Hey DWers

Hey DWers

Hey DWers

I’m running some sessions for first timers at a local con this weekend and I want to prep a quick three-minute-or-so spiel about what Dungeon World is and is not.  What points do you think are most useful for newbies?  the most obvious to me is “fiction first” and also letting them know that I won’t be rolling dice.  What else should they know before we jump in?

7 thoughts on “Hey DWers”

  1. Playing Dungeon World is all about finding out what happens when your characters encounter dangerous and exciting monsters, strange ruins, and unusual people on their quest for gold and glory. It’s a conversation between the players and the GM—the GM tells the players what they see and hear in the world around them and the players say what their characters are thinking, feeling, and doing. Sometimes those descriptions will trigger a move—something that’ll cause everyone to stop and say “time to roll the dice to see what happens.” For a moment everyone hangs on the edges of their seats as the dice clatter to a stop. Tension and excitement are always the result, no matter how the dice land.

  2. An important point about Dungeon World is that the players drive the action much more than in most other RPGs. The players are the instigators. The GM frames the action and then the heroes start doing things. There isn’t a lot of sitting around waiting for things to happen.

    Another point that I try to make is that every roll matters. There is a consequence — good or bad — to every move that you make. This is a departure from the popular d20 system in which you make a lot of rolls and few of them make any difference in the grand scheme of things.

  3. You have good points, Keith: fiction first and no GM rolls. Rory is right on about player instigation, and I personally would frame it in a combat example: no initiative! No set rounds! Encourage the players to call out what they’re doing, and leave you (the GM) to sort it out and move the spotlight around.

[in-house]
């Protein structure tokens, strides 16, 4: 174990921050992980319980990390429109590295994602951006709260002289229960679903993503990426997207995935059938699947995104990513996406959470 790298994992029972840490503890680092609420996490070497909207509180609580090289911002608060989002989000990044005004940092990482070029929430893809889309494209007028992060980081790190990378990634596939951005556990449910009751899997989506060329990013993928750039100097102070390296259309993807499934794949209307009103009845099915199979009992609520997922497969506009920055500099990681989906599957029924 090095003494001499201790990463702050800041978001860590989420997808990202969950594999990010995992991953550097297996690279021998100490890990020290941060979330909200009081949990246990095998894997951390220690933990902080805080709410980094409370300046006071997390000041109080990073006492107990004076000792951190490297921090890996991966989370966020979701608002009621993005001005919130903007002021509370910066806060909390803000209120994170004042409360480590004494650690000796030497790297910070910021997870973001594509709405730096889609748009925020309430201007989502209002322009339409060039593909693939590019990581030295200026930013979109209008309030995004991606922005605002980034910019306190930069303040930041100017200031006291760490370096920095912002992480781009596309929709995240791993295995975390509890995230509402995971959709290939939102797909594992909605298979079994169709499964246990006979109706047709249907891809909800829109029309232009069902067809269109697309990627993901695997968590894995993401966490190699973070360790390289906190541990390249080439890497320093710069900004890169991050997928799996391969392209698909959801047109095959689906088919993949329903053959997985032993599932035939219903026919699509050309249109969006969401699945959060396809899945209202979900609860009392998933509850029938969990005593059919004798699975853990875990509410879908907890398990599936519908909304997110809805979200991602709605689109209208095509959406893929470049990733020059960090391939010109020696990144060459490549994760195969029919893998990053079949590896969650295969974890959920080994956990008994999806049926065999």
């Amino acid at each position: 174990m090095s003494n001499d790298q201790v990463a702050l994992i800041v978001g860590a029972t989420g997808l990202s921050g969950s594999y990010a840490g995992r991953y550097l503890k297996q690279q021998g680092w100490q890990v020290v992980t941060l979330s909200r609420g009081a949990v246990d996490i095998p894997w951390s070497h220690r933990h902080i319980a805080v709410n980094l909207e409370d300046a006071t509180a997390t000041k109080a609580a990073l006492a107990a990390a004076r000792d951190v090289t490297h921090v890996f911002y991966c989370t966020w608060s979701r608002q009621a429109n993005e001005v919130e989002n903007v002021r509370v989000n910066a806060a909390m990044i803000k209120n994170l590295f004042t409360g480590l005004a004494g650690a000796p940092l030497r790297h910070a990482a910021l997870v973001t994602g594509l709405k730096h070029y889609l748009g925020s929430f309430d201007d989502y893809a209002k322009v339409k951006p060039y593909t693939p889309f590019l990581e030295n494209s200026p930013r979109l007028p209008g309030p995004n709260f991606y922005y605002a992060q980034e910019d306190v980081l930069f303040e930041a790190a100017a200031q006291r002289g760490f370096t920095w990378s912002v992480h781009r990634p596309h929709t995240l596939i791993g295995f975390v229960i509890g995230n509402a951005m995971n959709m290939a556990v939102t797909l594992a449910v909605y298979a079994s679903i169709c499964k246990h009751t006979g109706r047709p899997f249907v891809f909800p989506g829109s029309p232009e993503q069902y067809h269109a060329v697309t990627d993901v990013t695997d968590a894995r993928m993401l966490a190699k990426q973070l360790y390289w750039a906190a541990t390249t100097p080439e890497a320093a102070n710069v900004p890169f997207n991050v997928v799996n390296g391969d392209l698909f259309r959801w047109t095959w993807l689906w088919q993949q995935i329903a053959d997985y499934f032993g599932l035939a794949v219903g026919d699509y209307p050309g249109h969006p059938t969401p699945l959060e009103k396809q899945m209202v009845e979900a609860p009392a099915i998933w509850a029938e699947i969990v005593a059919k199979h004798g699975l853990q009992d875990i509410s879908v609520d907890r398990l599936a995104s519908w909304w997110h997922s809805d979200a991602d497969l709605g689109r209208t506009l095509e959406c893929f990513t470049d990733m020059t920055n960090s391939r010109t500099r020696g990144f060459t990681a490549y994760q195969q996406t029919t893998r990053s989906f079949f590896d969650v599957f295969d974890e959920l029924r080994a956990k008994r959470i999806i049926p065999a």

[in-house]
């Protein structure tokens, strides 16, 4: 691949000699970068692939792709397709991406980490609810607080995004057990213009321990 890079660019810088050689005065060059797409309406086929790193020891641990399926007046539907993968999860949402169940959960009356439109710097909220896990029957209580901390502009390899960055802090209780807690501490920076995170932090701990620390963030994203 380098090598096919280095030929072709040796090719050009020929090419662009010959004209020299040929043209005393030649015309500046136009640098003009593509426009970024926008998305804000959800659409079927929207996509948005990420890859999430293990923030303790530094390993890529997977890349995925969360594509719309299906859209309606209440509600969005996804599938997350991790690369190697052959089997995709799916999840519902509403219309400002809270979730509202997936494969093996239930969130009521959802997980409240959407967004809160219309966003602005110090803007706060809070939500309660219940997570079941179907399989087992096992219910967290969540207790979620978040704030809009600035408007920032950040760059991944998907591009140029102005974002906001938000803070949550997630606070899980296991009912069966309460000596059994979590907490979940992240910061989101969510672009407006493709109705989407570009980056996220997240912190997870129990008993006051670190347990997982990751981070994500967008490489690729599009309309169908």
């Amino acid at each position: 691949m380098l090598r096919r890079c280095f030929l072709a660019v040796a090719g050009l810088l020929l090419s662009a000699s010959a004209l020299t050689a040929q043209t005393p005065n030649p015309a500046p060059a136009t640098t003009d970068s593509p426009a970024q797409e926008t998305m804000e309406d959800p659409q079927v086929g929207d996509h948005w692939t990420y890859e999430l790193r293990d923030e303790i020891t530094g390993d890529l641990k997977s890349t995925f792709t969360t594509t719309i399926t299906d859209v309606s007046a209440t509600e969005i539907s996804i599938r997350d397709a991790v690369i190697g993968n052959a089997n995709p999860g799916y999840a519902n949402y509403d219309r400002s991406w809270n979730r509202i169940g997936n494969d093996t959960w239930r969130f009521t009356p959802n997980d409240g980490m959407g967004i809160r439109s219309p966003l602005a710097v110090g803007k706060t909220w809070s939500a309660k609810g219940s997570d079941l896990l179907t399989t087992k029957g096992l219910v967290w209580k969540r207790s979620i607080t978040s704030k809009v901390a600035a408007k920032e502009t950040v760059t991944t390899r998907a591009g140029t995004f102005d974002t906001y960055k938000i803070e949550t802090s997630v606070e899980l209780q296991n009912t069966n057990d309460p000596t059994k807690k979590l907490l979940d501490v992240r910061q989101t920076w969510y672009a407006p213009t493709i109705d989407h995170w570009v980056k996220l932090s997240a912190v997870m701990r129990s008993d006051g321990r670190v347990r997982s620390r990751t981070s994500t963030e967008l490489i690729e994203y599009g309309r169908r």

4. After covering all of the rules (1: To do it, do it, 2: There is no rule 2), spend the remaining 2.5 minutes ensuring that the players have read through their Moves, and ask any questions about them before getting started.

  5. The intro in the players guide by Eon is pretty good too:

    ‘There’s a difference between failure in Dungeon World and failure in most other games. In Dungeon World, when the player fails a roll, the GM gets to make a “Move.” This is something that confuses people, but that’s just because it’s new terminology. It’s really very simple. When the rules say “make a move,” what they’re really doing is telling you that something happens, something besides just failure. Instead of being a dead end, a player’s failure leads to consequences: the situation gets worse or they have to pay a price…

    So that’s the whole basis of this “conversation” they talk about in the core book: you’re setting up dangerous situations where failure carries a price, and the players respond to it. When their response triggers a Move, they roll for it, and you give them consequences as necessary. You’ll interpret the results of their roll in a way that keeps the game moving forward, always forward.”

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